Bishapur
The next reliefs I’m encountering are those of Tang-i Tchogan at Bishapur, located between Kazarun and Shiraz, along the Shapur River glorifying King Shapur I, who founded Bishapur in 266 AD. From this new capital with its unique and awkward Temple of Anahita (see: The powerful goddess Anahita in Persia), we have to cross the river for a closer look at the six Sassanid rock reliefs in the cliffs facing us.

It is at Bishapur, that Shapur I (reigned from 241 till 272 AD) inaugurated the Sassanid imagery of the king's investiture, which would be copied by his successors: the king and the god are face to face, often on horseback, and the god - usually Ahuramazda - is handing the royal diadem over to the sovereign. Shapur I is represented on three separate reliefs, commemorating his triple triumph over Rome, having killed Gordian III (in 244 AD), forced Philip the Arab to surrender ( also in 244 AD), and captured Valerian (in 260 AD) – no small matter, of course.

The largest relief is nearly 12.5 meters long and 4.50 high and is divided into several distinctive parts. At its center we see the investiture of Shapur I riding his horse whose left hoof is resting on the head of the defeated Emperor Gordian III lying at his feet. At the same time, the king is grasping the wrist of Emperor Philip the Arab standing next to him. Facing him we recognize the kneeling Emperor Valerian begging for mercy while two Persian dignitaries are standing behind him. Above King Shapur’s head we notice a winged Nike (a Greek influence after all!) holding the crown of victory. The left panel is split in two registers one above the other in which five Persian horsemen are depicted in profile. The right panel, also split in two rows, shows five smaller scenes that cannot be identified properly but where we recognize the Persian army and possibly mercenaries from different parts of the empire.

The next relief is set in a concave part of the cliff and is 6.80 meters high and 9.20 meters wide. Surprisingly, it has been inspired by the Column of Trajan in Rome. In the centre we find King Shapur I in the same traditional composition as seen in the previous relief with Emperor Gordian stretched underneath his horse and the king holding the wrist of Philip the Arab. The panels on either side are very elaborate and detailed. Unfortunately during my visit the view was impaired by a heavy scaffold and it wasn’t easy to make out the crowded scenes. To the left, the Persian cavalry is approaching in two rows, one above the other, with only the top body of the riders and the front of the horses visible. On the right hand side much more is happening in the five small panels depicting Persian soldiers and Roman prisoners bringing in the booty, as well as mercenaries from all over the empire.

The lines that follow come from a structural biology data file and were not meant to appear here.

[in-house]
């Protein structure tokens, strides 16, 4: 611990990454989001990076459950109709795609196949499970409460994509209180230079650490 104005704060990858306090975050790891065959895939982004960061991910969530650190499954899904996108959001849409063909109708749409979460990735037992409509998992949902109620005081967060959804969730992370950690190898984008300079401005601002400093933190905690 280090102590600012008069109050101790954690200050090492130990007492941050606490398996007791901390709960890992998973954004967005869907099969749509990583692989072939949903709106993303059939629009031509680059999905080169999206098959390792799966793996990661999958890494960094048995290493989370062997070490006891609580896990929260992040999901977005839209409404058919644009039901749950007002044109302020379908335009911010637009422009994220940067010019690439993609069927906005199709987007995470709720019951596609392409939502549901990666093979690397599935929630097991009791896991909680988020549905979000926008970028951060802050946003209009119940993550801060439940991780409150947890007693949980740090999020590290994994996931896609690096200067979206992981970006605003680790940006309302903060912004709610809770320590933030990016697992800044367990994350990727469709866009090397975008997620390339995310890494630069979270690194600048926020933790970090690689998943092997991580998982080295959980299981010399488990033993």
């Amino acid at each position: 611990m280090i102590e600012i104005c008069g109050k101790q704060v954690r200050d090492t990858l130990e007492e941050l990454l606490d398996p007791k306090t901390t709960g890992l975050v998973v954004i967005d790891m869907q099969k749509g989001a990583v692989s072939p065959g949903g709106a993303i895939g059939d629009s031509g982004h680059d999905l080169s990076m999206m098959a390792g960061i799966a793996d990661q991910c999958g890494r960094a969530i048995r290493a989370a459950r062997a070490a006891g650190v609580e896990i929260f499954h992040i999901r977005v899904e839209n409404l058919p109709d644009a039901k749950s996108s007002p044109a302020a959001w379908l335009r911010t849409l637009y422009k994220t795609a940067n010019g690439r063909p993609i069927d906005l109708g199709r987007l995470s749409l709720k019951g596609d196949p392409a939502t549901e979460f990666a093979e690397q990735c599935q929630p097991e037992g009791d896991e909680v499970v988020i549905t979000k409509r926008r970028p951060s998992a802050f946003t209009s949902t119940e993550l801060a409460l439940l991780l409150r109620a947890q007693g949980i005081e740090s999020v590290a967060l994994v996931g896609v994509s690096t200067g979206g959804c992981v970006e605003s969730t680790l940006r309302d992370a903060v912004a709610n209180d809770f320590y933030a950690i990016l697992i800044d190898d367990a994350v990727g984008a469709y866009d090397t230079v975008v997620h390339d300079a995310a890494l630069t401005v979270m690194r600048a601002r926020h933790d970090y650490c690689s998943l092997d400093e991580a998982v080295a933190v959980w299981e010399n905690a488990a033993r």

To the right of this concave relief, there is a flat one 7.5 meters long showing King Bahram II (276-293 AD) receiving a delegation of Bedouins. Bahram II is on horseback holding the reins with his right hand and his bow and arrows in his left. A Persian officer on foot leads the Bedouins in their typical dress; in the back of the picture there are three more men with horses and camels.

This brings us to the relief with the investiture on horseback of Bahram I facing Ahuramazda on an identical horse handing over the crown with ribbons. The figure on the floor underneath the king could be Bahram III and was added later by King Narseh (reigned 293-302 AD) who also wrote the Pahlavi inscription.

This relief is followed by a large one (11 meters-long and 4.5 meters high) divided by cross-shaped beams representing the victory of King Shapur II (reigned from 309 till 379 AD) over the Romans and the Christians. This picture is totally different from the previous scenes; it looks rough and unfinished, probably because originally it was plastered and painted. The top central figure is the king in person in a sitting position looking rather frightful. In the presence of his nobles on his left he reviews the prisoners and the booty. On the bottom left quarter we find Persian warriors following the king’s horse that is being led forward. To the right of the king Persian soldiers are bringing in the captives, while on the bottom right quarter soldiers are carrying decapitated heads surrounded by Persian warriors and nobles carrying vases. I wonder if this is meant to frighten his people.

A last relief along this peaceful river is around the bend and less well preserved. It is in fact a repeat of an identical previous picture of Shapur I, enjoying his victory over Emperor Gordian III, Emperor Philip the Arab and the best preserved Emperor Valerian kneeling in front of him.

Nasq-i Rajab
Close to Persepolis there are two more sites with rock-reliefs. Here again, we  find the investiture of Shapur I as represented above, where the king on horseback is receiving his crown from Ahuramazda facing him and sitting on an identical horse.